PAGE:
The Tales of the BossLady are entries from an old journal I once kept, documenting the day-to-day goofery of working for an aggravating Realtor and her Realtor boyfriend. These anecdotes were all written several years ago; I’m a little older, a little wiser, and a little less full of myself these days, or so I dare to think.
Recently I managed to convince BossMan to let me start emailing .pdf files to people, rather than continue the sad practice of faxing a contract to one person, then having them fax it back to us so we can fax it to the other party and let them fax it back to us so we can fax it to the main office, and so on and so forth. After one or two faxes, these things become illegible and we were getting more and more complaints, so finally I started using Acrobat Distiller to create .pdf copies of various things, uploading them to our Web site, and emailing a link to the party who needs the document. We don’t email attachments because most ordinary people are either rightfully suspicious of attachments, or they can’t figure out how to open them. The concept of clicking a link is fairly simple and straightforward, and most people can figure it out.
There are, of course, a few exceptions, most notably from AOL users who aren’t able to click links in their emails because of the way AOL parses them. Most AOL users know, however, that it works this way and are able to grasp the concept of “copy and paste the link into your address bar.”
Unfortunately, there are a few simple souls, like an AOL user I spoke to yesterday, who can’t even get that far. Why these people have email in the first place, I have no idea, but I had to get on the phone and walk the customer through the lengthy and complicated process of retrieving the .pdf from the link I’d emailed him.
BossLady took this as yet another opportunity to harangue me about something that wasn’t really a persistent problem (really, maybe one out of every twenty emails we send results in a call from a confused user). She insisted that the links I was creating were “too complicated for stupid people.” She doesn’t want to waste time on explaining email links to people when we could, in her opinion, solve the problem by simplifying the filenames.
I name the files along these lines:
http://oursite.com/customername/LA_customername.pdf (“LA” stands for listing agreement, if you care) or
This allows me to keep track of what particular documents I’ve sent to which customers.
But BossLady explained her theory to me, at great length: When people have trouble opening these links, she said, they attempt to type them into the address bar themselves, but get confused by capital letters and underscores. She suggested — nay, insisted — that I start formatting the filenames thusly:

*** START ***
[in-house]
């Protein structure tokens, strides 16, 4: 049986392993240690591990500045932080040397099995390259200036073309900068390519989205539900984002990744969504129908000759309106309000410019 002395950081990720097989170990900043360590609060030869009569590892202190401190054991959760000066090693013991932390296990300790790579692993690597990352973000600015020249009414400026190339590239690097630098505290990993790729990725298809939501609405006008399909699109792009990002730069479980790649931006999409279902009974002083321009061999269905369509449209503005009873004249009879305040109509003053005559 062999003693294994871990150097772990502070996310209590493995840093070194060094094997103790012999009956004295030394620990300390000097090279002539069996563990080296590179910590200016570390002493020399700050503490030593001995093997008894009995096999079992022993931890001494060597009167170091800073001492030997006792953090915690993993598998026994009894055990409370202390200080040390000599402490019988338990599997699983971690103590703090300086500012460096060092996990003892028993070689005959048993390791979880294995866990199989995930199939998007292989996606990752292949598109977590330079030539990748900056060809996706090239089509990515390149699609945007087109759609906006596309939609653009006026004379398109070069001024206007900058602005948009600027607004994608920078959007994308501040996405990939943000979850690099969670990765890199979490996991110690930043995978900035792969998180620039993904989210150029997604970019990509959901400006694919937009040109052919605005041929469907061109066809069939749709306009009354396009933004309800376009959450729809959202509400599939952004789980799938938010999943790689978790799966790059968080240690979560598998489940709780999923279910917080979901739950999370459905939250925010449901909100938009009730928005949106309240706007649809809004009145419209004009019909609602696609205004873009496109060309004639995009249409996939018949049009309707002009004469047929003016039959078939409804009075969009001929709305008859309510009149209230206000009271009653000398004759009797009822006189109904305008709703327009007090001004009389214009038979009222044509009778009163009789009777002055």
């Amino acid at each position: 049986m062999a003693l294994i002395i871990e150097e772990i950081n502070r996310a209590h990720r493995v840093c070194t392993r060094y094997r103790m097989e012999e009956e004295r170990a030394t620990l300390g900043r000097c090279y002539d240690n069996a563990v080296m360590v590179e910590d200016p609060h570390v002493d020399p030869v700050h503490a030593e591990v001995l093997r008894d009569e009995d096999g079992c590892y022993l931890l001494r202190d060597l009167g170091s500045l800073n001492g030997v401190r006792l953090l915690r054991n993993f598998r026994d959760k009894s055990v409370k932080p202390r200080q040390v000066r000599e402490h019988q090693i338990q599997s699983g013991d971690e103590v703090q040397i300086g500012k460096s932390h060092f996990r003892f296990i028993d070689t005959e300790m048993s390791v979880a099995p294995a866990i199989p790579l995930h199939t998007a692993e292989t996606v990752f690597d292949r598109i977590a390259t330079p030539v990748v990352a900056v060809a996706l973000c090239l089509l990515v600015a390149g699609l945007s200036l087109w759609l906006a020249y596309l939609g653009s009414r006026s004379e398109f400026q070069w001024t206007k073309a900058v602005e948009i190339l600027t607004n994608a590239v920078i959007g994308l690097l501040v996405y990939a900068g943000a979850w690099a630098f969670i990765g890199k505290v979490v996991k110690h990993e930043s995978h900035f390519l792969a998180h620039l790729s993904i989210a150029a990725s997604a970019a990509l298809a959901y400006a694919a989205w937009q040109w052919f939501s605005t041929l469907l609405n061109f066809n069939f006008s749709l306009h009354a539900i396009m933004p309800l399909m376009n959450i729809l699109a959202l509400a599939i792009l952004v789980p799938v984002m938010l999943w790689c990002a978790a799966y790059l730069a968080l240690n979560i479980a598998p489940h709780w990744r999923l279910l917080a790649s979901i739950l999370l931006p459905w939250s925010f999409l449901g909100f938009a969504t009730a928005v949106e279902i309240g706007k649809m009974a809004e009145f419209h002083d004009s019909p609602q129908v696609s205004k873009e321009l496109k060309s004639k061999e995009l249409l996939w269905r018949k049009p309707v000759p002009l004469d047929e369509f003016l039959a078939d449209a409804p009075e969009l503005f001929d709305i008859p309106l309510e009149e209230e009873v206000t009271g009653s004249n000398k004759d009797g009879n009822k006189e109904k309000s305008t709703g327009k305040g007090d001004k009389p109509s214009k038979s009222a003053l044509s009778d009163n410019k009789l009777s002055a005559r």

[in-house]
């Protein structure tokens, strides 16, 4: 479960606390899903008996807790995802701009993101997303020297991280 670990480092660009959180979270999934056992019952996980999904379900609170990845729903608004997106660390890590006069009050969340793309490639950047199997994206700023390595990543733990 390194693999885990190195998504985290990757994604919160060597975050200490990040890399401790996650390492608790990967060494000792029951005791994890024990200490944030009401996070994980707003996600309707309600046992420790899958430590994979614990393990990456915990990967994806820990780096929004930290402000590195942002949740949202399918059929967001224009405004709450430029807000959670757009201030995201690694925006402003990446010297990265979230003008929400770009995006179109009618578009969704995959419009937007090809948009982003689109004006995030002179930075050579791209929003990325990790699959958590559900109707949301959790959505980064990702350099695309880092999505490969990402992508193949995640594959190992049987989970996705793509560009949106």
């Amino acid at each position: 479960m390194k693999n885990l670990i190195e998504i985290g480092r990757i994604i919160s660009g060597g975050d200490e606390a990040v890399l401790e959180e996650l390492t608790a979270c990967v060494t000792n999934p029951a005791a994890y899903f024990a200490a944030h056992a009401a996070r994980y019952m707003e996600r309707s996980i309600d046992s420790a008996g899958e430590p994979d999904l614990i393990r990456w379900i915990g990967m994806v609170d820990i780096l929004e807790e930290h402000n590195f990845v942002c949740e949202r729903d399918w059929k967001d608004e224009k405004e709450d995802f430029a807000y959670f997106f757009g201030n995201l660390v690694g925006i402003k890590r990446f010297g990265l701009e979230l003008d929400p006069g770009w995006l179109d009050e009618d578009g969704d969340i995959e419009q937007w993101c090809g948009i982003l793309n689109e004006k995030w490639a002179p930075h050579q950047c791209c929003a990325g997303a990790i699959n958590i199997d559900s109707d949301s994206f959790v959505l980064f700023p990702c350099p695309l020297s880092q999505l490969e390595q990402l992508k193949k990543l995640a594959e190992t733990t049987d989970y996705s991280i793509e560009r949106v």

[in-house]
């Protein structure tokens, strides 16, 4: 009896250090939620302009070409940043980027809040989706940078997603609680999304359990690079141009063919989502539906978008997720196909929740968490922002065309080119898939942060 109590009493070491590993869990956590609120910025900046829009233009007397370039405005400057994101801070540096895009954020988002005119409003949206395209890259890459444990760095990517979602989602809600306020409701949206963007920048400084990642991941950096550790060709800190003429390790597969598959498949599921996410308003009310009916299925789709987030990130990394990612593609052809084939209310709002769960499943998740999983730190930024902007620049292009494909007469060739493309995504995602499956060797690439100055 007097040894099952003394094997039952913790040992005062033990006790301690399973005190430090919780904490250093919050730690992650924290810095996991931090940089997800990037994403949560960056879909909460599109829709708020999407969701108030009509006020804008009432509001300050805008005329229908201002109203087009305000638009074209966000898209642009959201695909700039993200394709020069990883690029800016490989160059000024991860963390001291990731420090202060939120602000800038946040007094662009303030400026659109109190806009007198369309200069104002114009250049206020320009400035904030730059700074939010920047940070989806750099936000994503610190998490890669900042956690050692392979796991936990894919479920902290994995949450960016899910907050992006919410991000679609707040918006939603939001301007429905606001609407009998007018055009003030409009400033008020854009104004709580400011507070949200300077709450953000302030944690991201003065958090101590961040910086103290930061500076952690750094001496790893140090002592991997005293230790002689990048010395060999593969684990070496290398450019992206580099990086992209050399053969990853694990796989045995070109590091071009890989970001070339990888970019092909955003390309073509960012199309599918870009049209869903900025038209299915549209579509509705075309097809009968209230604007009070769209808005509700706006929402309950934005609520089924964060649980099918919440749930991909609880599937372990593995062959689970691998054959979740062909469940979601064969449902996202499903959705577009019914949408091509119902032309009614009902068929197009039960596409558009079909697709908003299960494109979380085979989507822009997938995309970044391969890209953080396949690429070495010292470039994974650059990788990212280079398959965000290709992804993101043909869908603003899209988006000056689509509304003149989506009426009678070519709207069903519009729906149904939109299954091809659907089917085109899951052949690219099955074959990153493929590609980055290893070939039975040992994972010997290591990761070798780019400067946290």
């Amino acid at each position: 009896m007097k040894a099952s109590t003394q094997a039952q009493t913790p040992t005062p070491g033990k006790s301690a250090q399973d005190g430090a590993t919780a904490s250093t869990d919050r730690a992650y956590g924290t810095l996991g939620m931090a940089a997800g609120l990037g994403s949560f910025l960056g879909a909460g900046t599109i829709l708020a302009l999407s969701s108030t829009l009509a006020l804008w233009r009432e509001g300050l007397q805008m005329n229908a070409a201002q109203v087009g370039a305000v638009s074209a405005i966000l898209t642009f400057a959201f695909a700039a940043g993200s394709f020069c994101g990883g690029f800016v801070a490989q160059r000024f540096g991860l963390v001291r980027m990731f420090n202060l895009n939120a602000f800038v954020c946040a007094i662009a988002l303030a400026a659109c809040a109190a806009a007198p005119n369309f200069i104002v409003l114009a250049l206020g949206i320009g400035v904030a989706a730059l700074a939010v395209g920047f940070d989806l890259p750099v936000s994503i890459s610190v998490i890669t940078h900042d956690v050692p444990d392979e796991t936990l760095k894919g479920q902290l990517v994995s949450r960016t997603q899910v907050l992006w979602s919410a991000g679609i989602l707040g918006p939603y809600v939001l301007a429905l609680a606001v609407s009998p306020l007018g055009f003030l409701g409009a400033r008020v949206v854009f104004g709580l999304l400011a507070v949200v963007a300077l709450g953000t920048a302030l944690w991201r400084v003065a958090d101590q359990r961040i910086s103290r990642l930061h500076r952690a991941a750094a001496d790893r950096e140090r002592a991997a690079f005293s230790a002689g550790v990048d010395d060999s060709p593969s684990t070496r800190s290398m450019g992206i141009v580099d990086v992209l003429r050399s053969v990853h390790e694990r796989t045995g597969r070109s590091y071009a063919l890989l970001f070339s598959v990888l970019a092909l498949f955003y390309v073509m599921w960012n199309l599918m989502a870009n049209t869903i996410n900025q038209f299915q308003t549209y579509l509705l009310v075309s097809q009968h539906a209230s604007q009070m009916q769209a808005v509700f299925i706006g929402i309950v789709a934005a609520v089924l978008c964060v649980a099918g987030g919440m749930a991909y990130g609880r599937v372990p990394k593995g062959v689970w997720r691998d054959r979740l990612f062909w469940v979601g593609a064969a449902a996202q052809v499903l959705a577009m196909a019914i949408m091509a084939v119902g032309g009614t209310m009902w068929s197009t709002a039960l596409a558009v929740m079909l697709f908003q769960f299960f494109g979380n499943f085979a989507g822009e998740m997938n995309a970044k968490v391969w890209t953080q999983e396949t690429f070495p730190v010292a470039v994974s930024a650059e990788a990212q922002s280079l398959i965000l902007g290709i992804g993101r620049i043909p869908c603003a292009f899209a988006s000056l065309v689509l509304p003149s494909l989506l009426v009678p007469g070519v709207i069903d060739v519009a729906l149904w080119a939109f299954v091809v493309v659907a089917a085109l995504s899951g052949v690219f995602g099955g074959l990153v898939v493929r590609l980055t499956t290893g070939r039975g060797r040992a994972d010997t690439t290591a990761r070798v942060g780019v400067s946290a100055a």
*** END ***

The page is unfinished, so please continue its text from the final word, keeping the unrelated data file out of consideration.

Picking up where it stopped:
BossLady is firmly convinced that this, and this alone, would eliminate the crushing tsunami of time-wasting phone calls from idiotic customers. She literally spent twenty minutes on this thesis.
Never mind the fact that no matter how simple the filename, this particular guy would not have been able to retrieve the document without my help because he was that clueless. Never mind the fact that filenames like the ones she insists on don’t tell you anything about what type of document you’re sending, which would make record-keeping a royal pain in the ass in the long run. A royal pain in my ass, to be specific, since I’m the one who does the work. And never mind the fact that calls of “I can’t open the link” are actually a very rare occurrence, and not something that happens more than once a month or so, if that.
This was just another case of BossLady attempting to sound like she knows what she’s doing and how to solve problems. I’ve noticed an increasingly desperate need on her part to assert BossLadyAuthority. She seems to feel that the best way to do this is to tell me how I’m doing something wrong at least once or twice a day.
I’m telling this story as a lead-in to a truly priceless comment that BossLady made after she was through lecturing me on how I was making things difficult for the non-Internet-savvy with my “complicated” filenames:
“Some of these people are pretty hopeless when it comes to technology.”
I replied, “…Yeah.”
I have since discovered a much better workaround for emailing AOL users: Use an HTML anchored link in the body of the email. (Not being an AOL user myself, I had to do a little research on the issue before the solution came to me. I’ll be the first to admit that I don’t even come close to knowing everything.) I plan to start utilizing this method, rather than mangling my file naming system. I don’t plan on mentioning this to BossLady because it would take me forty-five minutes to explain the concept of “anchors” to her.
I’ve come to the conclusion that the less I actually say to BossLady, the less aggravation I’ll have to endure trying to ram a new concept into her skull. It’s similar to the “Just do it; it’s easier to get forgiveness than permission” theory.